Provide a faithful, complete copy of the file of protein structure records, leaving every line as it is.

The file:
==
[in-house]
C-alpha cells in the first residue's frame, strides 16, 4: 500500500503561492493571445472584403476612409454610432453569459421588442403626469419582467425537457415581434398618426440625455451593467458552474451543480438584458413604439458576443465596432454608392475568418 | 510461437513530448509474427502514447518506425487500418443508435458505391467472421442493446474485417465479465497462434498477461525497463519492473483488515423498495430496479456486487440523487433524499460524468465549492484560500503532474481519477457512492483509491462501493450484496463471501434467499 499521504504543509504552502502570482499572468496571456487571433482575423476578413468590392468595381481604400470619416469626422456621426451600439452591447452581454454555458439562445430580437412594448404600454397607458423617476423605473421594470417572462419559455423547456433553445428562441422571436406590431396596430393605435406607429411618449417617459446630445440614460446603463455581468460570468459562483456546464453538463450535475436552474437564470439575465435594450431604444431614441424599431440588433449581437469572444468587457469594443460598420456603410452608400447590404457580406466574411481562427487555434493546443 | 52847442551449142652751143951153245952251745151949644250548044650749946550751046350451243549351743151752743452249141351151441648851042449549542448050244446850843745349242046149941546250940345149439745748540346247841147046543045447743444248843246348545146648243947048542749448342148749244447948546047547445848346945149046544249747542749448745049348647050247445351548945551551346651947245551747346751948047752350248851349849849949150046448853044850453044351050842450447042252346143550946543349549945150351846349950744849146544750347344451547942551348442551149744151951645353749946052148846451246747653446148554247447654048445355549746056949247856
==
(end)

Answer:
[in-house]
C-alpha cells in the first residue's frame, strides 16, 4: 500500500503561492493571445472584403476612409454610432453569459421588442403626469419582467425537457415581434398618426440625455451593467458552474451543480438584458413604439458576443465596432454608392475568418 | 510461437513530448509474427502514447518506425487500418443508435458505391467472421442493446474485417465479465497462434498477461525497463519492473483488515423498495430496479456486487440523487433524499460524468465549492484560500503532474481519477457512492483509491462501493450484496463471501434467499 499521504504543509504552502502570482499572468496571456487571433482575423476578413468590392468595381481604400470619416469626422456621426451600439452591447452581454454555458439562445430580437412594448404600454397607458423617476423605473421594470417572462419559455423547456433553445428562441422571436406590431396596430393605435406607429411618449417617459446630445440614460446603463455581468460570468459562483456546464453538463450535475436552474437564470439575465435594450431604444431614441424599431440588433449581437469572444468587457469594443460598420456603410452608400447590404457580406466574411481562427487555434493546443 | 52847442551449142652751143951153245952251745151949644250548044650749946550751046350451243549351743151752743452249141351151441648851042449549542448050244446850843745349242046149941546250940345149439745748540346247841147046543045447743444248843246348545146648243947048542749448342148749244447948546047547445848346945149046544249747542749448745049348647050247445351548945551551346651947245551747346751948047752350248851349849849949150046448853044850453044351050842450447042252346143550946543349549945150351846349950744849146544750347344451547942551348442551149744151951645353749946052148846451246747653446148554247447654048445355549746056949247856